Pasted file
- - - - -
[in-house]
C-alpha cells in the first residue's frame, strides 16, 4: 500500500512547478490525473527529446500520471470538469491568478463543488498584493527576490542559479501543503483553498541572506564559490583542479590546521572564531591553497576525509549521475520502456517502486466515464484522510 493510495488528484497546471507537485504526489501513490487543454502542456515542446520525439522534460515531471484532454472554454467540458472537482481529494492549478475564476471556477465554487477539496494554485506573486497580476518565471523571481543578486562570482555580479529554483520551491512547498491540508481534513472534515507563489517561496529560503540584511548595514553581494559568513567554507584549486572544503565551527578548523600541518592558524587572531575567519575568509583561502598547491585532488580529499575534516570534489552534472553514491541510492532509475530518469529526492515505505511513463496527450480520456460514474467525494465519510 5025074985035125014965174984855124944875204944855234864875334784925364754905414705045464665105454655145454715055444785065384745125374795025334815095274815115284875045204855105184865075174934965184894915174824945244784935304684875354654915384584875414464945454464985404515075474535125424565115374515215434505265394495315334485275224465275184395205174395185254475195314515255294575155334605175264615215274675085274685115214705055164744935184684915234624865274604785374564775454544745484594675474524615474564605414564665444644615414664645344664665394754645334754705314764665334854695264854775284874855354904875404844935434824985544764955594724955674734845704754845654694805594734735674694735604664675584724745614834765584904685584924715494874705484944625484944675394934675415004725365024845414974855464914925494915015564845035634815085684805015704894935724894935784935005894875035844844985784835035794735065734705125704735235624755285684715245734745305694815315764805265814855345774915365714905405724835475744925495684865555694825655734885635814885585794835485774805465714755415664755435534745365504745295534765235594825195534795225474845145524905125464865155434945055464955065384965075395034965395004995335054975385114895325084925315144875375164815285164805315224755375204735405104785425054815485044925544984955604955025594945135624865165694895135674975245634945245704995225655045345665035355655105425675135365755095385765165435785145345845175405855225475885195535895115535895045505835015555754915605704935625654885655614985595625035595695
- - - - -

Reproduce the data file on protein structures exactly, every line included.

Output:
[in-house]
C-alpha cells in the first residue's frame, strides 16, 4: 500500500512547478490525473527529446500520471470538469491568478463543488498584493527576490542559479501543503483553498541572506564559490583542479590546521572564531591553497576525509549521475520502456517502486466515464484522510 493510495488528484497546471507537485504526489501513490487543454502542456515542446520525439522534460515531471484532454472554454467540458472537482481529494492549478475564476471556477465554487477539496494554485506573486497580476518565471523571481543578486562570482555580479529554483520551491512547498491540508481534513472534515507563489517561496529560503540584511548595514553581494559568513567554507584549486572544503565551527578548523600541518592558524587572531575567519575568509583561502598547491585532488580529499575534516570534489552534472553514491541510492532509475530518469529526492515505505511513463496527450480520456460514474467525494465519510 5025074985035125014965174984855124944875204944855234864875334784925364754905414705045464665105454655145454715055444785065384745125374795025334815095274815115284875045204855105184865075174934965184894915174824945244784935304684875354654915384584875414464945454464985404515075474535125424565115374515215434505265394495315334485275224465275184395205174395185254475195314515255294575155334605175264615215274675085274685115214705055164744935184684915234624865274604785374564775454544745484594675474524615474564605414564665444644615414664645344664665394754645334754705314764665334854695264854775284874855354904875404844935434824985544764955594724955674734845704754845654694805594734735674694735604664675584724745614834765584904685584924715494874705484944625484944675394934675415004725365024845414974855464914925494915015564845035634815085684805015704894935724894935784935005894875035844844985784835035794735065734705125704735235624755285684715245734745305694815315764805265814855345774915365714905405724835475744925495684865555694825655734885635814885585794835485774805465714755415664755435534745365504745295534765235594825195534795225474845145524905125464865155434945055464955065384965075395034965395004995335054975385114895325084925315144875375164815285164805315224755375204735405104785425054815485044925544984955604955025594945135624865165694895135674975245634945245704995225655045345665035355655105425675135365755095385765165435785145345845175405855225475885195535895115535895045505835015555754915605704935625654885655614985595625035595695